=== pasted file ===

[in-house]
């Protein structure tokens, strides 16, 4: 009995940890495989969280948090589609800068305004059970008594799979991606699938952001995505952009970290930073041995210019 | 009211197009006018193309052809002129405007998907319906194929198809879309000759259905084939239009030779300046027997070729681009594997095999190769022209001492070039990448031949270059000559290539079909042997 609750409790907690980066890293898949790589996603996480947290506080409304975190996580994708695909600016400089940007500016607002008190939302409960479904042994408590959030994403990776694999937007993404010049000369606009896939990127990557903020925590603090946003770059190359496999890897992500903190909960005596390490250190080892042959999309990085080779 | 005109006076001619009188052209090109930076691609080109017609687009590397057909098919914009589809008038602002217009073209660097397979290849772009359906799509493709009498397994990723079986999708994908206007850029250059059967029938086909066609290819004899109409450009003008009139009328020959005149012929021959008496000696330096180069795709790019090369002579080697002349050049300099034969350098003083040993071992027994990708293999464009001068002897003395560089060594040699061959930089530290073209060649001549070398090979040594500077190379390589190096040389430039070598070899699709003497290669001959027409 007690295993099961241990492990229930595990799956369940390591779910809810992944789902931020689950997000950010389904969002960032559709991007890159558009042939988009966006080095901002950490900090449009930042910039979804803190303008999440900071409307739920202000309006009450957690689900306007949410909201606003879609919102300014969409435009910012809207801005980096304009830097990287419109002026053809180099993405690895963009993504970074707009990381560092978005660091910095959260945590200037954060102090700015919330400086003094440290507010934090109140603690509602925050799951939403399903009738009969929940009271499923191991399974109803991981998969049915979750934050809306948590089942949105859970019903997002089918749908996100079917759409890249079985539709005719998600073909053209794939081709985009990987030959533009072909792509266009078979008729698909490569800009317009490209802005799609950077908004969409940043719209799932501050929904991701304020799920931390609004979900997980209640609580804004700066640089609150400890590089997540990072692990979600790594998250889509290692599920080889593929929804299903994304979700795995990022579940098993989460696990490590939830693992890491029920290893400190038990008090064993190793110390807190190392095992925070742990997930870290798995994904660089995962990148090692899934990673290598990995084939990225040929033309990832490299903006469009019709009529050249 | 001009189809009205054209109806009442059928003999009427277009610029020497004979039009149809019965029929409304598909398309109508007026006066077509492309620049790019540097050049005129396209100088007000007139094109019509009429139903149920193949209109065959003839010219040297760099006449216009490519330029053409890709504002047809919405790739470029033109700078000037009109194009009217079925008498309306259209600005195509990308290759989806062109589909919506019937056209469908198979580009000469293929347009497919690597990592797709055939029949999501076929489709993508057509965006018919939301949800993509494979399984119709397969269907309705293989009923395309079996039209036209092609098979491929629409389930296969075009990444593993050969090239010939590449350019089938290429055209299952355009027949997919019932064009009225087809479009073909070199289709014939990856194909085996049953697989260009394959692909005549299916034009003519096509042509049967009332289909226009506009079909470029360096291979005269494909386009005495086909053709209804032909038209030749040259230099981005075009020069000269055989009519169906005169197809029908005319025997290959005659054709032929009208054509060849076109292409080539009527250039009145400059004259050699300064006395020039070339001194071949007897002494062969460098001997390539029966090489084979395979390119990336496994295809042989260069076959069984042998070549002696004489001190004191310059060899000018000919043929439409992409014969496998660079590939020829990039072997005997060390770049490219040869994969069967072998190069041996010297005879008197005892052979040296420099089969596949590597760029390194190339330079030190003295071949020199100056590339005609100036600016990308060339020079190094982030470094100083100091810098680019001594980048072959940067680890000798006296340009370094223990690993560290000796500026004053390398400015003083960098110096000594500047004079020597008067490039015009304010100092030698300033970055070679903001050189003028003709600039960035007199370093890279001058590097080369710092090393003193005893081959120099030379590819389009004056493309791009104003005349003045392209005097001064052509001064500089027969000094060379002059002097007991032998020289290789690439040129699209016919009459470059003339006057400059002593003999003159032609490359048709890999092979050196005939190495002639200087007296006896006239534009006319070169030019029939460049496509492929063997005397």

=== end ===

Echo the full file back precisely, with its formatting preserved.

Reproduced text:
[in-house]
């Protein structure tokens, strides 16, 4: 009995940890495989969280948090589609800068305004059970008594799979991606699938952001995505952009970290930073041995210019 | 009211197009006018193309052809002129405007998907319906194929198809879309000759259905084939239009030779300046027997070729681009594997095999190769022209001492070039990448031949270059000559290539079909042997 609750409790907690980066890293898949790589996603996480947290506080409304975190996580994708695909600016400089940007500016607002008190939302409960479904042994408590959030994403990776694999937007993404010049000369606009896939990127990557903020925590603090946003770059190359496999890897992500903190909960005596390490250190080892042959999309990085080779 | 005109006076001619009188052209090109930076691609080109017609687009590397057909098919914009589809008038602002217009073209660097397979290849772009359906799509493709009498397994990723079986999708994908206007850029250059059967029938086909066609290819004899109409450009003008009139009328020959005149012929021959008496000696330096180069795709790019090369002579080697002349050049300099034969350098003083040993071992027994990708293999464009001068002897003395560089060594040699061959930089530290073209060649001549070398090979040594500077190379390589190096040389430039070598070899699709003497290669001959027409 007690295993099961241990492990229930595990799956369940390591779910809810992944789902931020689950997000950010389904969002960032559709991007890159558009042939988009966006080095901002950490900090449009930042910039979804803190303008999440900071409307739920202000309006009450957690689900306007949410909201606003879609919102300014969409435009910012809207801005980096304009830097990287419109002026053809180099993405690895963009993504970074707009990381560092978005660091910095959260945590200037954060102090700015919330400086003094440290507010934090109140603690509602925050799951939403399903009738009969929940009271499923191991399974109803991981998969049915979750934050809306948590089942949105859970019903997002089918749908996100079917759409890249079985539709005719998600073909053209794939081709985009990987030959533009072909792509266009078979008729698909490569800009317009490209802005799609950077908004969409940043719209799932501050929904991701304020799920931390609004979900997980209640609580804004700066640089609150400890590089997540990072692990979600790594998250889509290692599920080889593929929804299903994304979700795995990022579940098993989460696990490590939830693992890491029920290893400190038990008090064993190793110390807190190392095992925070742990997930870290798995994904660089995962990148090692899934990673290598990995084939990225040929033309990832490299903006469009019709009529050249 | 001009189809009205054209109806009442059928003999009427277009610029020497004979039009149809019965029929409304598909398309109508007026006066077509492309620049790019540097050049005129396209100088007000007139094109019509009429139903149920193949209109065959003839010219040297760099006449216009490519330029053409890709504002047809919405790739470029033109700078000037009109194009009217079925008498309306259209600005195509990308290759989806062109589909919506019937056209469908198979580009000469293929347009497919690597990592797709055939029949999501076929489709993508057509965006018919939301949800993509494979399984119709397969269907309705293989009923395309079996039209036209092609098979491929629409389930296969075009990444593993050969090239010939590449350019089938290429055209299952355009027949997919019932064009009225087809479009073909070199289709014939990856194909085996049953697989260009394959692909005549299916034009003519096509042509049967009332289909226009506009079909470029360096291979005269494909386009005495086909053709209804032909038209030749040259230099981005075009020069000269055989009519169906005169197809029908005319025997290959005659054709032929009208054509060849076109292409080539009527250039009145400059004259050699300064006395020039070339001194071949007897002494062969460098001997390539029966090489084979395979390119990336496994295809042989260069076959069984042998070549002696004489001190004191310059060899000018000919043929439409992409014969496998660079590939020829990039072997005997060390770049490219040869994969069967072998190069041996010297005879008197005892052979040296420099089969596949590597760029390194190339330079030190003295071949020199100056590339005609100036600016990308060339020079190094982030470094100083100091810098680019001594980048072959940067680890000798006296340009370094223990690993560290000796500026004053390398400015003083960098110096000594500047004079020597008067490039015009304010100092030698300033970055070679903001050189003028003709600039960035007199370093890279001058590097080369710092090393003193005893081959120099030379590819389009004056493309791009104003005349003045392209005097001064052509001064500089027969000094060379002059002097007991032998020289290789690439040129699209016919009459470059003339006057400059002593003999003159032609490359048709890999092979050196005939190495002639200087007296006896006239534009006319070169030019029939460049496509492929063997005397």